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Investors managing $10 trillion urge faster corporate action on plastics

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Investors managing $10 trillion urge faster corporate action on plastics

Investors including Pictet and Amundi managing $10 trillion in assets, signed a statement urging consumer goods and grocery companies to do more to cut their use of plastic packaging amid rising costs and risks.

Source: Reuters

The group of 185 investors, coordinated by the Dutch Association of Investors for Sustainable Development (VBDO), said plastics imposed an estimated $350 billion a year in costs on society from emissions, pollution and collection costs.

With policymakers increasingly focused on tightening regulations to address the problem, companies face rising risks including from bans, taxation, reputational costs and litigation.

As responsible investors, we are concerned that companies that do not proactively address these risks... may face higher costs or lose business opportunity, therefore putting long-term value creation and investment returns at risk.

the investors

Consumer goods companies and retailers including Danone, L'Oréal, Sainsbury's, Unilever and Walmart in July 2021 committed to changing their plastic packaging design in order to use less unnecessary plastic and increase recyclability, as part of the "Plastic Waste Coalition of Action".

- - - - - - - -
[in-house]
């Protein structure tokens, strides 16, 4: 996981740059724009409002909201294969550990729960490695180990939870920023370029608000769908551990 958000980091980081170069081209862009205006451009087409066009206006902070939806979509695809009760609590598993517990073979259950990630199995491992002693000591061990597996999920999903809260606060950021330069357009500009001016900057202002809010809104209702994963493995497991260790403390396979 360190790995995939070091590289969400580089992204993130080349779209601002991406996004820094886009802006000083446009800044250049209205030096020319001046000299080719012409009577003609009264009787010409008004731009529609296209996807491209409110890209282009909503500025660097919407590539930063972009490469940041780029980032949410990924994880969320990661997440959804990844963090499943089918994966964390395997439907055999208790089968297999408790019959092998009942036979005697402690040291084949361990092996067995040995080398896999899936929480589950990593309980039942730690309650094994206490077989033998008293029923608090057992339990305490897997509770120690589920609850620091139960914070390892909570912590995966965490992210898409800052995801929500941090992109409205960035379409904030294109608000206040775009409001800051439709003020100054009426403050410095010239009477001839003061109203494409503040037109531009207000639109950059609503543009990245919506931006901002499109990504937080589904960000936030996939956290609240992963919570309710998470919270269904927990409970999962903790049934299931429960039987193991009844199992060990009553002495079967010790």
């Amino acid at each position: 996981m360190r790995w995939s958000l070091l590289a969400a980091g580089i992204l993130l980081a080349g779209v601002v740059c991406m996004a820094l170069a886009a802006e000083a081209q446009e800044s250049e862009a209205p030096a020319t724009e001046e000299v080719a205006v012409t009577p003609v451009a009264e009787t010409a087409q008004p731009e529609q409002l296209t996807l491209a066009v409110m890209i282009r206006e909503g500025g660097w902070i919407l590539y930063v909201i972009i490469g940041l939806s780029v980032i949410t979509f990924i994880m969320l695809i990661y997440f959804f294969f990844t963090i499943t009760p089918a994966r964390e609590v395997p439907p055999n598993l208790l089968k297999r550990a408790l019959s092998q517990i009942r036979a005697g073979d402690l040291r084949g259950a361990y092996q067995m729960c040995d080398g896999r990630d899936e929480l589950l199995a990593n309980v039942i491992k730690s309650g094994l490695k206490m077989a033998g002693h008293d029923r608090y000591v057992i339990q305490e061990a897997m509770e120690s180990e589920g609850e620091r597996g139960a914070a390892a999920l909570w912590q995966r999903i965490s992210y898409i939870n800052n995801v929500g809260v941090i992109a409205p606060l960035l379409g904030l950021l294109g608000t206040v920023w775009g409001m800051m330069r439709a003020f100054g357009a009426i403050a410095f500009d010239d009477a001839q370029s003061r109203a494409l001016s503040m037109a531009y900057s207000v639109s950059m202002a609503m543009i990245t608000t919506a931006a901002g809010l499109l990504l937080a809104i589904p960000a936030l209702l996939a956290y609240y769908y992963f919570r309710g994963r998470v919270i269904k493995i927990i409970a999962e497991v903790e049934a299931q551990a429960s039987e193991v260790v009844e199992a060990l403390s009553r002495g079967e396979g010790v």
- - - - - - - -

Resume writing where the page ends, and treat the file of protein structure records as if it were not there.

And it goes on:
Just 27% of plastic packaging in the food sector was reusable, recyclable or compostable in 2021, according to data on signatories to the Ellen MacArthur Foundation's Global Commitment to a circular economy for plastics.

The signatories, who represent 20% of all plastic packaging produced globally, have committed to a target of 100% reusable, recyclable or compostable plastic packaging by 2025.

A 2022 study by the VBDO said more than a third of companies were still not publishing data on their plastics footprint, although those to do so included Carrefour and Tesco. While some, including Metro, had a target to reduce total plastic packaging use, most did not.

Signatories to the statement included Europe's biggest asset manager Amundi, Britain's largest Legal & General Investment Management, U.S. investor Bailard and Swiss-based Pictet.

With actions taken so far failing to have an impact at the scale and rate required to meet targets, the investors said they expected companies to support efforts to agree an ambitious plastics treaty and advocate for legally binding measures to reduce production and boost reuse.

They should also start delivering absolute cuts in use of single-use packaging; and eliminate the use of toxic chemicals, of which more than 3,000 have been identified in food packaging, the statement said.

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